The Beach House

Sally lived near water most of her life in a beach house not far from the water’s edge. For some reason Sally always came back to the beach, circling back as an adult in this moment.

On the beach with the gulls

On the beach with the gulls

Her beach house was very tiny so she had to be  careful about how much she collected;  there was not much room for her treasures from past homes, and many of her things were too large to take along and she had to leave them behind.
It was a good thing that Sally did not treasure too many things in life. She would often say, “Things are just things. We need to treasure people and the time we have on this earth to be silent and in touch with nature.”

A minimalist would feel that Sally was doing well in keeping her home clear of unnecessary clutter; keeping an open effect for the pure pleasure of clarity and spirit. Tiny things such as smooth colorful beach glass sprinkled her tables and colorful curtains of pinks and yellows made the small dining area a peaceful place to be.



Every day Sally would go to the water’s edge and toss stones, picking up tiny pieces of pink, blue, brown and green glass to create beach treasures for herself and others who loved to breathe in and out at the water’s edge.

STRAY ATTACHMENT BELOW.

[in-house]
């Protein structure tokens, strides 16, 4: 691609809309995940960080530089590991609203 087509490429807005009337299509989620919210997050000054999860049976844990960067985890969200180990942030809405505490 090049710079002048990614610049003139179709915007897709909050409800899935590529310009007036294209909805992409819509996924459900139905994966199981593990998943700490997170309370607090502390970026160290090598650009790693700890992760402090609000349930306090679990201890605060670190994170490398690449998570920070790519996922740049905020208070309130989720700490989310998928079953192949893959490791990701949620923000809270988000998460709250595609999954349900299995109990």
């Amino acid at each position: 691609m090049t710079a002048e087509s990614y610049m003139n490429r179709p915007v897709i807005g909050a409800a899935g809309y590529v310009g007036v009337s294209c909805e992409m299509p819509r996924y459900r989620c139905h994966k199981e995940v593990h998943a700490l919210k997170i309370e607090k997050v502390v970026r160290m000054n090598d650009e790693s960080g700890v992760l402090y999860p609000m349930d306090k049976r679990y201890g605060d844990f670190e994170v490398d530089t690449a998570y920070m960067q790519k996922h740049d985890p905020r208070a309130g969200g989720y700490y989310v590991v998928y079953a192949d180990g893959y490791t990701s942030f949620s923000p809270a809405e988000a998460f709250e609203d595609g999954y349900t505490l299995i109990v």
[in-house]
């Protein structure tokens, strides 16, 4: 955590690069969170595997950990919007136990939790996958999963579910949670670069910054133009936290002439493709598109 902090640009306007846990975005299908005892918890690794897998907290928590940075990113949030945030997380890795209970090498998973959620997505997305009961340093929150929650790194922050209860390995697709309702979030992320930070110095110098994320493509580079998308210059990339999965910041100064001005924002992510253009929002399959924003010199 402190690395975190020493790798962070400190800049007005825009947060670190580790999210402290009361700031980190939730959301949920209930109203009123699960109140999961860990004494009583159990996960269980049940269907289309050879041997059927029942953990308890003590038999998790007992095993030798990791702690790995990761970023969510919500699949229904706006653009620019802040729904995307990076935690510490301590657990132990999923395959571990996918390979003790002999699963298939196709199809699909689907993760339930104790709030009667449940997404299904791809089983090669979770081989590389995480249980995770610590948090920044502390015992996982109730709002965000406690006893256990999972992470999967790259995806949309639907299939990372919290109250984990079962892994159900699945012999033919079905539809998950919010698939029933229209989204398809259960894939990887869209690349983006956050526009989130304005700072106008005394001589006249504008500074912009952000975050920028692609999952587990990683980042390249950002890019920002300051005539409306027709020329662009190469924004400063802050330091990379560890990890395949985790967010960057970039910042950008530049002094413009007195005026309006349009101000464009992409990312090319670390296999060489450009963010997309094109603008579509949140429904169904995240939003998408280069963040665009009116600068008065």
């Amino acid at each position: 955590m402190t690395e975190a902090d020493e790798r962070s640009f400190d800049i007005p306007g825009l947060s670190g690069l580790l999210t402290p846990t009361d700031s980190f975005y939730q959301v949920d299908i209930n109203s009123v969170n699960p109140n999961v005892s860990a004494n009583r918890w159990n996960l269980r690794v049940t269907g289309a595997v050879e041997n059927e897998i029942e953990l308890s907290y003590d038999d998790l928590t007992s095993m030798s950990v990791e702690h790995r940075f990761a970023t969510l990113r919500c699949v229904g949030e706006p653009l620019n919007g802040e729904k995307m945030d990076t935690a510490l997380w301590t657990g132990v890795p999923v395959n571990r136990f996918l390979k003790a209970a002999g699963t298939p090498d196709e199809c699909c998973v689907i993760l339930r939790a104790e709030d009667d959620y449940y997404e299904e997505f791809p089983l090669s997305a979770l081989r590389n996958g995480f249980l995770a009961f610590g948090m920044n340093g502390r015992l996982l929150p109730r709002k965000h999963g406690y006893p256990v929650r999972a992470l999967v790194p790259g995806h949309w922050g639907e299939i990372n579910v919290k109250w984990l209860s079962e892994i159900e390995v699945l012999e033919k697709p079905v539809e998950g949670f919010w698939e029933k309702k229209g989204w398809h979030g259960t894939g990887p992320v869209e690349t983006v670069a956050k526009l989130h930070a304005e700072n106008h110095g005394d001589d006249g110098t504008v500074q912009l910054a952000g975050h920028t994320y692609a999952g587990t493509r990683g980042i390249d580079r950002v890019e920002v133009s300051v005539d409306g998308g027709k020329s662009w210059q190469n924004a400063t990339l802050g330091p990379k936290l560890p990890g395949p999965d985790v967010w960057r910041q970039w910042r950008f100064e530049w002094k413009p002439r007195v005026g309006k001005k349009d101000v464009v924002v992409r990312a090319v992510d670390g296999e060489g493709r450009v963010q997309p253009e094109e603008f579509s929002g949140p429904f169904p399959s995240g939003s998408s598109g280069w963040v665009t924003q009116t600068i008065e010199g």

Sally felt honored and blessed to be able to live near water, often expressing to others how peaceful and balanced she felt on her daily meditative walks on the beach nearby.

Beach combing was  something that Sally treasured as a child; climbing on rocks, tossing stones, pretending she lived on the beach; building sandcastles and collecting colorful stones.

And when Sally slept she dreamed that she would return as an adult to the water’s edge; keeping promises to herself about what she loved about beach houses; so soft and peaceful, hearing the waves as they sometimes thundered against the banks of life near the water’s edge.

If you understand the beauty of water as it crests softly and sometimes roughly all day and all night long, you understand that nothing ever ends, it just becomes part of something else.

And when the lake is blue and calm you can breath in the soft breezes of summer, but when the lake is brown and mucky you breathe in a different type of breath; the breath of clarity where everything is moving about; clearing a path for you to think deep down into your soul where you dance, smile and learn life’s lessons well because you know that you will not be here forever in the form that you are right now.